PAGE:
13 Jan 2014, 09:22

Follow-up: Squid, Sick-Beard, Deluge and a VPN, now with 100% more HideMyAss

So, it’s been a little bit over half a year since I published the article about how to set up an always-on seed-box/VPN using Squid, Sick-Beard, and Deluge. A little bit has changed since then.

First, I no longer use IPVanish. I had an issue with them where they double charged me for a month, and gave me a little bit of a run-around trying to resolve it. Specifically, after contacting their support, they told me that only one of the transactions was successful, the other failed. My PayPal account and my financial institute disagreed. Then they told me I’d have to take it up with PayPal. I took this as a sign that it was time to switch providers. To their (mild) credit, after pressing them for more information, they just went ahead and reversed the charge. Unfortunately for them (not that they probably care that much), I had already switched providers. I now use HideMyAss Pro VPN (disclosure: that’s an affiliate link).

In addition to having switched to HideMyAss Pro VPN, I’ve updated the infrastructure in a couple of different ways to be a bit easier to work with and a bit more flexible.

First, there’s no longer a ipvanish config file, since that’s been replaced with a hidemyass file. But that’s been symlinked to vpn via ln -s hidemyass vpn. That file, just as with the previous one for ipvanish contains the necessary config bits to connect to HideMyAss. The options.pptp file isn’t referenced, so I just left that alone and it’s ignored. I updated chap-secrets to contain the credentials that I use for HideMyAss. Of note, HideMyAss uses a different password for PPTP and L2P connections than your normal password. Find that in your dashboard.

The ipvanish.service unit for systemctl has been renamed to vpn.service so that it’ll stand up semantically to provider changes. It’s also been updated to remove any ipvanish references in favor of the more generic term vpn. It’s also not directly calling pon anymore to turn the VPN on and off. I created a couple of scripts to manage this for me.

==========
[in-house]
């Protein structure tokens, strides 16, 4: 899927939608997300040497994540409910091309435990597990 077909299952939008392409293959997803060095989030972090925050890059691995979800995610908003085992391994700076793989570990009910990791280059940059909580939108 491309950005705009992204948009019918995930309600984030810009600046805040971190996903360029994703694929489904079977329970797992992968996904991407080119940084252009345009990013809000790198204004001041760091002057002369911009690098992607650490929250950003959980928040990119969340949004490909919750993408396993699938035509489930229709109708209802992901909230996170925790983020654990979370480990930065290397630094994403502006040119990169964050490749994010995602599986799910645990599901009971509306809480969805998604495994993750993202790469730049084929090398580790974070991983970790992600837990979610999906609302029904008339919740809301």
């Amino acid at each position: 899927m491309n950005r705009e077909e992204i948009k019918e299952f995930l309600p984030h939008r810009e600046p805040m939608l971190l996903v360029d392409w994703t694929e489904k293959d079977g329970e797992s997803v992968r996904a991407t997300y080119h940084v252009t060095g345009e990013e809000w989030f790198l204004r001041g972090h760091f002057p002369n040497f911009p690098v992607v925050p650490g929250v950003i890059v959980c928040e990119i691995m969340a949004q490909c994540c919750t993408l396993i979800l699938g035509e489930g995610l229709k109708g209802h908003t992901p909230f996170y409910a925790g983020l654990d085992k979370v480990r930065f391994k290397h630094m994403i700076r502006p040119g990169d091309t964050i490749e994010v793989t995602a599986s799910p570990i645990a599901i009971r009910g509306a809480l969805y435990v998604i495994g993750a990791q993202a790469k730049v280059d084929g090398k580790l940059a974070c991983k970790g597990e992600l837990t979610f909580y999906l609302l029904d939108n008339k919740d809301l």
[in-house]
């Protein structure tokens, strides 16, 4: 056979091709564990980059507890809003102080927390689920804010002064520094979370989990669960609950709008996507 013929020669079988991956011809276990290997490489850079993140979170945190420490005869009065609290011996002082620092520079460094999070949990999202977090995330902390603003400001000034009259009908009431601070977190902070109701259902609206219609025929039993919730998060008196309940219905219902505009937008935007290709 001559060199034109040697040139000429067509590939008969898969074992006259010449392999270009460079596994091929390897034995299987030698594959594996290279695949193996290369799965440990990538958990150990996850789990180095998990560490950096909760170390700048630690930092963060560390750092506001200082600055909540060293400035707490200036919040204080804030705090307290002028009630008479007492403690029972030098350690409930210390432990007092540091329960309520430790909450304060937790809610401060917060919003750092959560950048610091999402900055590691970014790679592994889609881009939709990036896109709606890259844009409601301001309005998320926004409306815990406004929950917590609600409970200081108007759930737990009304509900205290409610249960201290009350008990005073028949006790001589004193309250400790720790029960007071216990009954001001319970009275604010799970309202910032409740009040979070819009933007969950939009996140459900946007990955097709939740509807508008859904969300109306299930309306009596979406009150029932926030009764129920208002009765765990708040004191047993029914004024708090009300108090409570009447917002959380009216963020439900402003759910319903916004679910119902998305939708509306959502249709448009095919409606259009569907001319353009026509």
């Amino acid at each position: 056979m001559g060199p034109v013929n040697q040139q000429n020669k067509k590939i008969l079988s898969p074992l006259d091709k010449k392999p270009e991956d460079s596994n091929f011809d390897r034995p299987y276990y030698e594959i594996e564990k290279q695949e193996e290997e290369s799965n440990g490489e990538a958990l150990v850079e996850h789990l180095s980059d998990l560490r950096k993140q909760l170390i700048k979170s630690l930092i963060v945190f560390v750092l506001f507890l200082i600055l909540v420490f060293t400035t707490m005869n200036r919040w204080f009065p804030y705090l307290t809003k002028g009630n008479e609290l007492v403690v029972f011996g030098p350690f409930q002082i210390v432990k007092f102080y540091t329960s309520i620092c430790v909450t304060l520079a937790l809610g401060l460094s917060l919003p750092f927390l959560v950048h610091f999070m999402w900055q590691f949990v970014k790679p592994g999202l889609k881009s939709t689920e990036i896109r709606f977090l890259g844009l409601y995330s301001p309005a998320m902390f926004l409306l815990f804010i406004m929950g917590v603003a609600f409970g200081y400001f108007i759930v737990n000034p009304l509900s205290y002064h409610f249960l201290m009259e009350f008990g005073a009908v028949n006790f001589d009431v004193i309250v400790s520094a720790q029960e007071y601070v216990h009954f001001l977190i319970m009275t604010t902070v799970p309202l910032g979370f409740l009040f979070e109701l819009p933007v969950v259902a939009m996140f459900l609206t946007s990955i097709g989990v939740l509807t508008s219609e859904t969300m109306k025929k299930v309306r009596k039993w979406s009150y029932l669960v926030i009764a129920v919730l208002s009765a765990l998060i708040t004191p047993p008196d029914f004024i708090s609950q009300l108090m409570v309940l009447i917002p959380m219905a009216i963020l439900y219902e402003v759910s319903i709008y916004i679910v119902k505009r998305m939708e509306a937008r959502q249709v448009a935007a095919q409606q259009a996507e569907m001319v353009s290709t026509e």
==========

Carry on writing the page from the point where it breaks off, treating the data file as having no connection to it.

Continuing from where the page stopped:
The togglevpn.sh script is what’s called by the systemctl unit vpn.service. It just passes on or off just as were passed directly to pon. That script first calls update_vpn_to_fastest_ip.sh which calls fastest_ip.py to retrieve the IP of the fastest VPN node that’s near me (this is just a local-ish subset of the IPs that HideMyAss provides), and updates the /opt/ppp/peers/vpn link (which points to /opt/ppp/peers/hidemyass) to use that IP. After that, pon is called to turn the VPN on. Finally, Squid is updated with update_squid_outgoing_ip_to_interface.sh and then restarted.


case "$1" in
        echo "Finding fastest IP..."
        sleep 2s
        echo "Turning VPN on..."
        /usr/bin/pon vpn
        sleep 2s
        /opt/update_squid_outgoing_ip_to_interface.sh ppp0
        sleep 2s

        echo "Turning proxy off..."
        /usr/bin/poff vpn
        sleep 2s
        /opt/update_squid_outgoing_ip_to_interface.sh eth0
        sleep 2s

        $0 off
        $0 on

systemctl restart squid


# Finds the fastest Seattle IP for HMA

import sys
import re
from subprocess import Popen, PIPE
from threading import Thread

ips = [

fastest_ip = ""
lowest_ping = 100
for ip in ips:
        p = Popen(['/usr/bin/ping', '-c 1 ', ip], stdout=PIPE)
        time = str(p.stdout.read())
        m = re.search("time=([0-9.]+) ms", time)
        if m:
                ms = float(m.group(1))
                if ms < lowest_ping:
                        lowest_ping = ms
                        fastest_ip = ip
                #print("%s is alive.  round trip time: %f ms" % (ip, ms))

#print("Fastest ip is %s at %s" % (fastest_ip, lowest_ping))



echo "Updating VPN to $ipaddy..."
sed -i -e "s/^pty.*/pty \"pptp $ipaddy --nolaunchpppd\"/g" /etc/ppp/peers/vpn</pre>


case "$1" in

        ipaddy=`ip addr | grep ppp0 | grep inet | cut -d' ' -f6`

        ipaddy=`ip addr | grep eth0 | grep inet | cut -d' ' -f6 | sed 's/\/24//g'`


echo "Updating squid to $ipaddy..."
sed -i -e "s/^tcp_outgoing_address.*/tcp_outgoing_address $ipaddy/g" /etc/squid/squid.conf</pre>

All in all this works rather well for me. I have occasional issues with ppp0 dropping out. I’m not sure if this is my problem or theirs, but I just log in and systemctl restart vpn and I’m back to the races. I’ve considering setting up a cron job to do this for me every hour or so, but it’s not been that much of a problem.

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